But how does one go about changing an institution where the teaching staff, formed under Saint John Paul II, are particularly motivated and very united? First step: substitution. What was initially sold as an update or as a development, proved to be merely a smoke screen. In reality, the Motu Proprio Summa familiae cura with article 1, clearly states that the institute specifically desired by St. John Paul II “ceases to exist” and is replaced by a new one. This means that for the last two years, the institute has been living in limbo waiting for the statutes to be approved.
This takes us to the second step, which is the most tricky. Precisely the aforementioned explanation indicates that the purpose for change is not reform, but revolution: the statutes are not designed to provide an updated version of the previous ones, but as the first of a new institute, which has severed all ties with the past. In May 2018, at the Roman Institute board meeting and in June following the International board meeting, Monsignor Paglia presented statutes which concentrated power in his hands, giving him the right to choose teachers and subjects, thus cancelling the old procedures whereby the teaching body was involved in all the institute’s most important choices. Notably, they stipulated a veritable upheaval in the order of studies. Moreover, it is unprecedented, that academic power is concentrated in the hands of one figure, the Grand Chancellor, who in any academic institution acts as a guarantee, without any direct influence on teaching matters.
Monsignor Paglia’s proposal provoked a revolt by the teaching staff and put to death almost forty years of serious work. Faced with the risk of public scandal, Monsignor Paglia immediately withdrew his proposal and agreed that an internal commission would be formed – chaired by the dean Monsignor Sequeri – to draw up a set of new statutes, with the inclusion of contributions from the various international branches. After a few months the work was completed. Last March, the counter-proposal was presented to Monsignor Paglia for his approval. Obviously, the Grand Chancellor was expected to give his feedback; he had given his word that the new version of the statutes would be submitted to all the academic bodies before its approval would be sought from the Congregation for Catholic Education.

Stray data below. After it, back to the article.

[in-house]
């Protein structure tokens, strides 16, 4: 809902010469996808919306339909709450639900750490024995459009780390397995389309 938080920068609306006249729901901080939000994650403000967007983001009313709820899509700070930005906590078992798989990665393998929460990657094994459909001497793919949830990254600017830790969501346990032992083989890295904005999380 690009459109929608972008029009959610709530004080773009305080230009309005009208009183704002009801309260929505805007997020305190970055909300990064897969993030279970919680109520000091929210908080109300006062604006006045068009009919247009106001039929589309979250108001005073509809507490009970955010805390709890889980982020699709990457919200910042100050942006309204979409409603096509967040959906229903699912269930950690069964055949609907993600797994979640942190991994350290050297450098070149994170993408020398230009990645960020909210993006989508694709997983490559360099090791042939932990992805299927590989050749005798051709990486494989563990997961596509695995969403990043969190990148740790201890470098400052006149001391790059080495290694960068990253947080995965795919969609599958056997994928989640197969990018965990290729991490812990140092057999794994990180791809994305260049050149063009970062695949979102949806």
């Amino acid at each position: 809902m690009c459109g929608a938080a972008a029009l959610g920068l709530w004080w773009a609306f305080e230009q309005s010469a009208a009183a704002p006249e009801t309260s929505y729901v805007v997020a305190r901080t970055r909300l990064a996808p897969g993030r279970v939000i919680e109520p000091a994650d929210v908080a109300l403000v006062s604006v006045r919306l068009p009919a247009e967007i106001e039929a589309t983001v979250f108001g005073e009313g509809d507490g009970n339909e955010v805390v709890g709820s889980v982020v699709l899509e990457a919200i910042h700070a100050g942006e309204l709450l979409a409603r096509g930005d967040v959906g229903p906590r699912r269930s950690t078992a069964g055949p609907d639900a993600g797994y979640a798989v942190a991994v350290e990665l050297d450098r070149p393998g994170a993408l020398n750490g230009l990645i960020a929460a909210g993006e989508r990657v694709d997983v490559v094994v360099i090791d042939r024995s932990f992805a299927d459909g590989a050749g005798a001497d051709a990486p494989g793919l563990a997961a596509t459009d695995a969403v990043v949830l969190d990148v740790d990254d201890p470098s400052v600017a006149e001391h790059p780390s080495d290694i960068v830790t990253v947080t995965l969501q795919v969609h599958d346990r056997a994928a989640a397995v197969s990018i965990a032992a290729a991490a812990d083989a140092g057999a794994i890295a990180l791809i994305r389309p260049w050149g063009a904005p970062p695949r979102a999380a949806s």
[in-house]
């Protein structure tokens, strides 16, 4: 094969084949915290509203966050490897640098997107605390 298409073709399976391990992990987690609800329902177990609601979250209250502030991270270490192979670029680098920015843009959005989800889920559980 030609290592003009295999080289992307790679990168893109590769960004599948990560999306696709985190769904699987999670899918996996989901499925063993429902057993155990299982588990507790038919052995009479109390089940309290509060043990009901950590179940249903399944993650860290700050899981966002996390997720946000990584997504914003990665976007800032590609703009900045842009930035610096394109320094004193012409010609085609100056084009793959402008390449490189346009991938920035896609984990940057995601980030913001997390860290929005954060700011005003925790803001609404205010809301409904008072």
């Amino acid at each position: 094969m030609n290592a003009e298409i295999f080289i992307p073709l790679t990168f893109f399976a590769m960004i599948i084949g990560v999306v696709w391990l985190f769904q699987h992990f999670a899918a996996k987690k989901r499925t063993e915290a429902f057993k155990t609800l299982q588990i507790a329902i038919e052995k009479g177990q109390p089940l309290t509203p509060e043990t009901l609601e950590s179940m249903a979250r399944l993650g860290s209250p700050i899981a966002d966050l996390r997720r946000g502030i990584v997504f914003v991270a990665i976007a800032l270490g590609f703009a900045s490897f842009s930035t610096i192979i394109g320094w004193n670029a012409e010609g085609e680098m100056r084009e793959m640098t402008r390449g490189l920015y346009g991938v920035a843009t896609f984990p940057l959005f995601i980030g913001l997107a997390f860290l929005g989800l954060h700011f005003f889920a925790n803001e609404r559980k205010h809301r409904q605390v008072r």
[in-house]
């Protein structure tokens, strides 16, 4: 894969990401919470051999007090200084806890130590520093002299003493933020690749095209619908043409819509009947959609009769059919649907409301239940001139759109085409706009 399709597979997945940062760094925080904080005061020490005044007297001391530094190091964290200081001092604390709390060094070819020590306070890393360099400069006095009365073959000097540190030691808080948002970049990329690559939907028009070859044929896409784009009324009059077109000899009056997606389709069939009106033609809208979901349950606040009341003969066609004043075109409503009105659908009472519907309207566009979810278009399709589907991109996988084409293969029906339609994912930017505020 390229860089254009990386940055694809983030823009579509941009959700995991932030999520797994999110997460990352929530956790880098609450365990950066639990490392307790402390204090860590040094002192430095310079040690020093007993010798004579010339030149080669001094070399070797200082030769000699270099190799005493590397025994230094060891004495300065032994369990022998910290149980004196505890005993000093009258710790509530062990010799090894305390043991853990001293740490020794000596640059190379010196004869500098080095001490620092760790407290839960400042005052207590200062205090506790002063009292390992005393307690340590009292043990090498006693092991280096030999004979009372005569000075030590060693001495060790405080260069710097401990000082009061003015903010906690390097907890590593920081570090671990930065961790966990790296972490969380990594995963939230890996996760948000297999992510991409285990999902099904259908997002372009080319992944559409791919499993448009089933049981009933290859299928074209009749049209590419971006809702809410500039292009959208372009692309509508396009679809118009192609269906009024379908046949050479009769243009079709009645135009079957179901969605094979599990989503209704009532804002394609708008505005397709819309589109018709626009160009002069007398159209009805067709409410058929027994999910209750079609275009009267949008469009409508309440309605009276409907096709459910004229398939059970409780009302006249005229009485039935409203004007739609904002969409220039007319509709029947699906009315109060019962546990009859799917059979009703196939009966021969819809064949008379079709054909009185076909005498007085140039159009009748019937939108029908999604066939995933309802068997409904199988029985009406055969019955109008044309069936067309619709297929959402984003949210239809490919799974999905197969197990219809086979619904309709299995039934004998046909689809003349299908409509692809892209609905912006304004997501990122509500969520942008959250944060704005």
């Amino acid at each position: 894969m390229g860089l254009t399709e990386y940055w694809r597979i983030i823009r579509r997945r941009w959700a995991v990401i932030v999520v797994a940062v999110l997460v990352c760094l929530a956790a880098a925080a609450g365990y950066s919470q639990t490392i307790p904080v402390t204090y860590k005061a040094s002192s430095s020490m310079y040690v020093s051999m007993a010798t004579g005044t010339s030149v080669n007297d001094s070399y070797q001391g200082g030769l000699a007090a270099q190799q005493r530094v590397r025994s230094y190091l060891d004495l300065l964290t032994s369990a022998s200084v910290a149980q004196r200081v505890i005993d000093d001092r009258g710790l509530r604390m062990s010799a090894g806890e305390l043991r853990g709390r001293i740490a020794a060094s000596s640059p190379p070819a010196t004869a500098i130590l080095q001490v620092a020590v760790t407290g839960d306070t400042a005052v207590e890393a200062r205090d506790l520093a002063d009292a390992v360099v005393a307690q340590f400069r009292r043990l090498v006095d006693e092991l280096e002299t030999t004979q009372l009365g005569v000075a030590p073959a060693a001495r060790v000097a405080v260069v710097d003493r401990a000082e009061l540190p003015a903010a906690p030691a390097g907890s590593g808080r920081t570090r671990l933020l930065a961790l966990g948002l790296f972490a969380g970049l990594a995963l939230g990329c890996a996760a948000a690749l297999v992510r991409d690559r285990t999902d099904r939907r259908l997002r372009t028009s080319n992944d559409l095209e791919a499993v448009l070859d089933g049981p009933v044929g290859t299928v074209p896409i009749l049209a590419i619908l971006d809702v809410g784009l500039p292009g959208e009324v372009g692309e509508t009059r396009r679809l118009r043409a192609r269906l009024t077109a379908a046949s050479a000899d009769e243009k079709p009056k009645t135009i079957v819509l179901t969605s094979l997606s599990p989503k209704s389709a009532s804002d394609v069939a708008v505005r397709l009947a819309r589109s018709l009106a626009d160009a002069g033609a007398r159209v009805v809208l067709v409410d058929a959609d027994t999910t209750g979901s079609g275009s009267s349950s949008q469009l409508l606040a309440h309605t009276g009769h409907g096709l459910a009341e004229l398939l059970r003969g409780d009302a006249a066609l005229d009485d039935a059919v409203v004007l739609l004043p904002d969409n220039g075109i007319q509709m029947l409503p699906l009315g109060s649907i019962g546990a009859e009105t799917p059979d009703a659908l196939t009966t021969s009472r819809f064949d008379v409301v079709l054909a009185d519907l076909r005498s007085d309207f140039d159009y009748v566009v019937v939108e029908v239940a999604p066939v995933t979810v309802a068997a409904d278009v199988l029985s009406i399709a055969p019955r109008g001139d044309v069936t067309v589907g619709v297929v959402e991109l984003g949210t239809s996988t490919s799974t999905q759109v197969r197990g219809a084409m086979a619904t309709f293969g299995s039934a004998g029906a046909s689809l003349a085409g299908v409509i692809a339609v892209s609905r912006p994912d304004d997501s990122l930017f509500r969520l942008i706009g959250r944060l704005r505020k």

It proved to be a wait in vain. Only a month ago, at the last board meeting, there was still no mention of the statutes. Then a few days ago, there was a big surprise, the statutes had already been approved. Even if they are not public yet, Monsignor Sequeri’s announcement and the first rumours clearly indicate that in substance the statutes follow Monsignor Paglia’s original proposal, concentrating an abnormal amount of power in his hands. A definite mid-summer coup, a recipe for success to advance the revolution.
At this point it is easy to imagine what will happen next: since it is a new institute, all the staff, both teaching and non-teaching, will cease to be employed. Everyone will receive a letter indicating their destiny: there will be those who will be re-employed by the new institute, while the “unpopular members” will be sacked or found alternative employment. New compliant teachers will be introduced and gradually they will take control of the institute. Probably, only a few will be got rid of or relocated to start with, so as not to attract too much attention. In any case, one thing is clear: Monsignor Paglia is there to make a clean sweep of the institute and now has all the power he needs to reach that goal.